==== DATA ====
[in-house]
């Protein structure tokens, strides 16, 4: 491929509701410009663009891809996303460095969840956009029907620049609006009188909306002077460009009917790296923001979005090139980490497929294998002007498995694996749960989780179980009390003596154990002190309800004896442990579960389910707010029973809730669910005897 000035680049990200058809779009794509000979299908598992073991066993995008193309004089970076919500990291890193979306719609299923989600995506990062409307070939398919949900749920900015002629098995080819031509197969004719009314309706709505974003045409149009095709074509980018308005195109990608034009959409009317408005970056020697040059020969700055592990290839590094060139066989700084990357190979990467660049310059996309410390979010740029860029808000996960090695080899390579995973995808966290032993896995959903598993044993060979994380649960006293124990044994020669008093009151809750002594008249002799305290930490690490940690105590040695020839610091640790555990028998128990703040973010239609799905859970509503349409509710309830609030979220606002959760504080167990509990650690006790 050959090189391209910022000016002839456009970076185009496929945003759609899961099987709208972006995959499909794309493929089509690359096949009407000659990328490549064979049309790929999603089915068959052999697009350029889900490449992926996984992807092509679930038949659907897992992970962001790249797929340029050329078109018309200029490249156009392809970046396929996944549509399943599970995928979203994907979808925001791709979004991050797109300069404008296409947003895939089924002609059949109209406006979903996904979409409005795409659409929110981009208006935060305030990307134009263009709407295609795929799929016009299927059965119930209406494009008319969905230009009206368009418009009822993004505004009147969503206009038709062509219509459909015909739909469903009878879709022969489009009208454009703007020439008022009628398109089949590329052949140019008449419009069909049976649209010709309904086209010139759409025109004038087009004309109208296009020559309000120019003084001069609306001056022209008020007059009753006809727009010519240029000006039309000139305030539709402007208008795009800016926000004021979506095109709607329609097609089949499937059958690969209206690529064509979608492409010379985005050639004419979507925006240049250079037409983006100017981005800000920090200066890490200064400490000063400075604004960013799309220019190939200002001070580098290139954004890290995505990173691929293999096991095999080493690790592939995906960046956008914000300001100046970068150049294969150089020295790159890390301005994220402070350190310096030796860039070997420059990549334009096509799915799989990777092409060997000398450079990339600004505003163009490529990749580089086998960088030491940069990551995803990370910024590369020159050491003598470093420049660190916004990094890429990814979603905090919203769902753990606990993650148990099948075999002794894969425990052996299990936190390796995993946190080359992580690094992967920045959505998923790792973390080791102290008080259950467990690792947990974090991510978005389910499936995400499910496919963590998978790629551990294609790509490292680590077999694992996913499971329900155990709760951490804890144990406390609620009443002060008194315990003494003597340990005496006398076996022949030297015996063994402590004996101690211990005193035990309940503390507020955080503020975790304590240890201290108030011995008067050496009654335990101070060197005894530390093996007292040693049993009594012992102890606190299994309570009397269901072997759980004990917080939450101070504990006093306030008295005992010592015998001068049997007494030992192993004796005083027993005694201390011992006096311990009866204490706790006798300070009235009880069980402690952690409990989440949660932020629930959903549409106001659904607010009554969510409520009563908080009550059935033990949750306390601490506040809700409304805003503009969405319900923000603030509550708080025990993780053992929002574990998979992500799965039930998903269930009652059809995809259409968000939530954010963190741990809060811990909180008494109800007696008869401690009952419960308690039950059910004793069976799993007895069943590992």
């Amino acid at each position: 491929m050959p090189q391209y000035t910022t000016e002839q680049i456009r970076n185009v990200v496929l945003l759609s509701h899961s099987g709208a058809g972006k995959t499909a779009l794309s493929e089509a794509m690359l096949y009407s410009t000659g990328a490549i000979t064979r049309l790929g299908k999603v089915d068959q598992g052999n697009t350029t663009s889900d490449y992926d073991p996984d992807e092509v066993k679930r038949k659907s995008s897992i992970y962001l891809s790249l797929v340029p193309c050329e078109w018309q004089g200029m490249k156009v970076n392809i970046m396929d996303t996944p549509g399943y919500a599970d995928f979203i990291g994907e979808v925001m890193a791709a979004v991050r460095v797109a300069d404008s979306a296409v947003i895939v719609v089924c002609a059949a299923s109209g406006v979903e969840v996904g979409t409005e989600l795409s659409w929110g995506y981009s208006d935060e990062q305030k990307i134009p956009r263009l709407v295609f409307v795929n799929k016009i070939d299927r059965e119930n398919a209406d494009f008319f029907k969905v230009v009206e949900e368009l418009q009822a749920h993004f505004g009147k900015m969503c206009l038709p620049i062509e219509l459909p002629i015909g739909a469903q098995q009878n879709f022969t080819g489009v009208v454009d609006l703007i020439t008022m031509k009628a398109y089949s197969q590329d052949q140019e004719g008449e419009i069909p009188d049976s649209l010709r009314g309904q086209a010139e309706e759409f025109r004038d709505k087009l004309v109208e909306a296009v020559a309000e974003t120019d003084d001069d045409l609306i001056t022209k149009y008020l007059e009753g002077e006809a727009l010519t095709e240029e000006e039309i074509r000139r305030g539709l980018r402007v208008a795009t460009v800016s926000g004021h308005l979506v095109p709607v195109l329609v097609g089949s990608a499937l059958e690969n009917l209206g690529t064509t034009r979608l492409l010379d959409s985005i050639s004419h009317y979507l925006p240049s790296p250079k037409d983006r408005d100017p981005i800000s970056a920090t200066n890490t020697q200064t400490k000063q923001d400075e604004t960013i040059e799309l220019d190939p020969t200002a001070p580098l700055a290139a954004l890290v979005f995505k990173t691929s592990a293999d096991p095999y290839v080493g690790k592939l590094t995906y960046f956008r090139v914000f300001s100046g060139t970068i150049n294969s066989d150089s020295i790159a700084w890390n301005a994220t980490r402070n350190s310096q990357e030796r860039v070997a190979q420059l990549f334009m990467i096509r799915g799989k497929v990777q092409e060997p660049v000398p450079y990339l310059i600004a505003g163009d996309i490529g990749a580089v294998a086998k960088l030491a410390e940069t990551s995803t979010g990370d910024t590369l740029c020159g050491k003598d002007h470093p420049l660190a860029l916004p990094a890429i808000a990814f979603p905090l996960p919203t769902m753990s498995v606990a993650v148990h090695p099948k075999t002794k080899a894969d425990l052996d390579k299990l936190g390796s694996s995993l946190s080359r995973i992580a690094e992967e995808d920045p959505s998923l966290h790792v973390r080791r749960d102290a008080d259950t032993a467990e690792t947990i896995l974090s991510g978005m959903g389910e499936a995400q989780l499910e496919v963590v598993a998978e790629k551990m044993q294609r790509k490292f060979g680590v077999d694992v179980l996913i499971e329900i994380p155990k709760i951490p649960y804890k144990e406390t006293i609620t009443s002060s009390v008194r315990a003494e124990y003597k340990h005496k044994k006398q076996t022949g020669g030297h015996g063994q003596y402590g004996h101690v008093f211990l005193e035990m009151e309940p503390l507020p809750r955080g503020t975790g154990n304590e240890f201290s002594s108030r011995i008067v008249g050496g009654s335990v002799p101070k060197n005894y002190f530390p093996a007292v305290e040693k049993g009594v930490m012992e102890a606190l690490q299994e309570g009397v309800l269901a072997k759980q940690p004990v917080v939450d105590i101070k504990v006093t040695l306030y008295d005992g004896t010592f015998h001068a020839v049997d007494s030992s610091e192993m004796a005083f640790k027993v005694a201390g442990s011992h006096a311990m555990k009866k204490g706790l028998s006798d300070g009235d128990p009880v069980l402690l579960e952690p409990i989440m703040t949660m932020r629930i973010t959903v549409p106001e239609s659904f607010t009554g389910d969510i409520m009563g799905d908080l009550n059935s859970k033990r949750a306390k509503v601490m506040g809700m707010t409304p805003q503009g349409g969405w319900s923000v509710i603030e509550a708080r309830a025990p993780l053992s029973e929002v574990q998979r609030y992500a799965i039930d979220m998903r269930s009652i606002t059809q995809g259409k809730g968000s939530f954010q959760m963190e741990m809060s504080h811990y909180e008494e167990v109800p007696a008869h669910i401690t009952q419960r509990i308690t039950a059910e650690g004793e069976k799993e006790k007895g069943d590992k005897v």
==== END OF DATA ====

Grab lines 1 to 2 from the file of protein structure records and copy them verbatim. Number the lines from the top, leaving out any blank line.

[in-house]
């Protein structure tokens, strides 16, 4: 491929509701410009663009891809996303460095969840956009029907620049609006009188909306002077460009009917790296923001979005090139980490497929294998002007498995694996749960989780179980009390003596154990002190309800004896442990579960389910707010029973809730669910005897 000035680049990200058809779009794509000979299908598992073991066993995008193309004089970076919500990291890193979306719609299923989600995506990062409307070939398919949900749920900015002629098995080819031509197969004719009314309706709505974003045409149009095709074509980018308005195109990608034009959409009317408005970056020697040059020969700055592990290839590094060139066989700084990357190979990467660049310059996309410390979010740029860029808000996960090695080899390579995973995808966290032993896995959903598993044993060979994380649960006293124990044994020669008093009151809750002594008249002799305290930490690490940690105590040695020839610091640790555990028998128990703040973010239609799905859970509503349409509710309830609030979220606002959760504080167990509990650690006790 050959090189391209910022000016002839456009970076185009496929945003759609899961099987709208972006995959499909794309493929089509690359096949009407000659990328490549064979049309790929999603089915068959052999697009350029889900490449992926996984992807092509679930038949659907897992992970962001790249797929340029050329078109018309200029490249156009392809970046396929996944549509399943599970995928979203994907979808925001791709979004991050797109300069404008296409947003895939089924002609059949109209406006979903996904979409409005795409659409929110981009208006935060305030990307134009263009709407295609795929799929016009299927059965119930209406494009008319969905230009009206368009418009009822993004505004009147969503206009038709062509219509459909015909739909469903009878879709022969489009009208454009703007020439008022009628398109089949590329052949140019008449419009069909049976649209010709309904086209010139759409025109004038087009004309109208296009020559309000120019003084001069609306001056022209008020007059009753006809727009010519240029000006039309000139305030539709402007208008795009800016926000004021979506095109709607329609097609089949499937059958690969209206690529064509979608492409010379985005050639004419979507925006240049250079037409983006100017981005800000920090200066890490200064400490000063400075604004960013799309220019190939200002001070580098290139954004890290995505990173691929293999096991095999080493690790592939995906960046956008914000300001100046970068150049294969150089020295790159890390301005994220402070350190310096030796860039070997420059990549334009096509799915799989990777092409060997000398450079990339600004505003163009490529990749580089086998960088030491940069990551995803990370910024590369020159050491003598470093420049660190916004990094890429990814979603905090919203769902753990606990993650148990099948075999002794894969425990052996299990936190390796995993946190080359992580690094992967920045959505998923790792973390080791102290008080259950467990690792947990974090991510978005389910499936995400499910496919963590998978790629551990294609790509490292680590077999694992996913499971329900155990709760951490804890144990406390609620009443002060008194315990003494003597340990005496006398076996022949030297015996063994402590004996101690211990005193035990309940503390507020955080503020975790304590240890201290108030011995008067050496009654335990101070060197005894530390093996007292040693049993009594012992102890606190299994309570009397269901072997759980004990917080939450101070504990006093306030008295005992010592015998001068049997007494030992192993004796005083027993005694201390011992006096311990009866204490706790006798300070009235009880069980402690952690409990989440949660932020629930959903549409106001659904607010009554969510409520009563908080009550059935033990949750306390601490506040809700409304805003503009969405319900923000603030509550708080025990993780053992929002574990998979992500799965039930998903269930009652059809995809259409968000939530954010963190741990809060811990909180008494109800007696008869401690009952419960308690039950059910004793069976799993007895069943590992």